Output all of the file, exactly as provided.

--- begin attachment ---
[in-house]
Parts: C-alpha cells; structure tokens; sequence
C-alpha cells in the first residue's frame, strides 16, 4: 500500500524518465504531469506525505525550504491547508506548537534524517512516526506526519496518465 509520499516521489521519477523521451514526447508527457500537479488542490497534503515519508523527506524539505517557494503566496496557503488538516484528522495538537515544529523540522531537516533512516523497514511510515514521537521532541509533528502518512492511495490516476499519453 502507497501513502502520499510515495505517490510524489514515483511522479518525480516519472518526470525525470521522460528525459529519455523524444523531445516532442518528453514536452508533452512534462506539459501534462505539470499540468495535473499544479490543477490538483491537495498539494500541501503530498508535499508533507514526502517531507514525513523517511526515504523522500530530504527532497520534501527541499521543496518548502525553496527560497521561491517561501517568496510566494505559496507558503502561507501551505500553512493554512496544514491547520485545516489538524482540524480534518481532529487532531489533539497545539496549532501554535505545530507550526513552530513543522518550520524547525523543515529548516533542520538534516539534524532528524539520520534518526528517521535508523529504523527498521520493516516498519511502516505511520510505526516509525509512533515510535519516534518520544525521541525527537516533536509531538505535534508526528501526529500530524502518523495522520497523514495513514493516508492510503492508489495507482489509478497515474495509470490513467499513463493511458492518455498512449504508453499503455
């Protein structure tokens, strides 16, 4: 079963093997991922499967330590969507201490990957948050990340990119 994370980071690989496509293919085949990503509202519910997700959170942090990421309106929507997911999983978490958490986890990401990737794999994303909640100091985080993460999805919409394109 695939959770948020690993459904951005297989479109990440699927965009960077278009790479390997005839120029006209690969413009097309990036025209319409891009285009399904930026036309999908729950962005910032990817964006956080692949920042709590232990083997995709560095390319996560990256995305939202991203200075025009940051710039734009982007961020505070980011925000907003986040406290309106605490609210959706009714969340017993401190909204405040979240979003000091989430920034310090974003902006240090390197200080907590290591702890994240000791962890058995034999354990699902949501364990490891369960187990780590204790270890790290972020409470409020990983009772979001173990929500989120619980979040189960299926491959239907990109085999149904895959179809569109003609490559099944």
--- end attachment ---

[in-house]
Parts: C-alpha cells; structure tokens; sequence
C-alpha cells in the first residue's frame, strides 16, 4: 500500500524518465504531469506525505525550504491547508506548537534524517512516526506526519496518465 509520499516521489521519477523521451514526447508527457500537479488542490497534503515519508523527506524539505517557494503566496496557503488538516484528522495538537515544529523540522531537516533512516523497514511510515514521537521532541509533528502518512492511495490516476499519453 502507497501513502502520499510515495505517490510524489514515483511522479518525480516519472518526470525525470521522460528525459529519455523524444523531445516532442518528453514536452508533452512534462506539459501534462505539470499540468495535473499544479490543477490538483491537495498539494500541501503530498508535499508533507514526502517531507514525513523517511526515504523522500530530504527532497520534501527541499521543496518548502525553496527560497521561491517561501517568496510566494505559496507558503502561507501551505500553512493554512496544514491547520485545516489538524482540524480534518481532529487532531489533539497545539496549532501554535505545530507550526513552530513543522518550520524547525523543515529548516533542520538534516539534524532528524539520520534518526528517521535508523529504523527498521520493516516498519511502516505511520510505526516509525509512533515510535519516534518520544525521541525527537516533536509531538505535534508526528501526529500530524502518523495522520497523514495513514493516508492510503492508489495507482489509478497515474495509470490513467499513463493511458492518455498512449504508453499503455
């Protein structure tokens, strides 16, 4: 079963093997991922499967330590969507201490990957948050990340990119 994370980071690989496509293919085949990503509202519910997700959170942090990421309106929507997911999983978490958490986890990401990737794999994303909640100091985080993460999805919409394109 695939959770948020690993459904951005297989479109990440699927965009960077278009790479390997005839120029006209690969413009097309990036025209319409891009285009399904930026036309999908729950962005910032990817964006956080692949920042709590232990083997995709560095390319996560990256995305939202991203200075025009940051710039734009982007961020505070980011925000907003986040406290309106605490609210959706009714969340017993401190909204405040979240979003000091989430920034310090974003902006240090390197200080907590290591702890994240000791962890058995034999354990699902949501364990490891369960187990780590204790270890790290972020409470409020990983009772979001173990929500989120619980979040189960299926491959239907990109085999149904895959179809569109003609490559099944």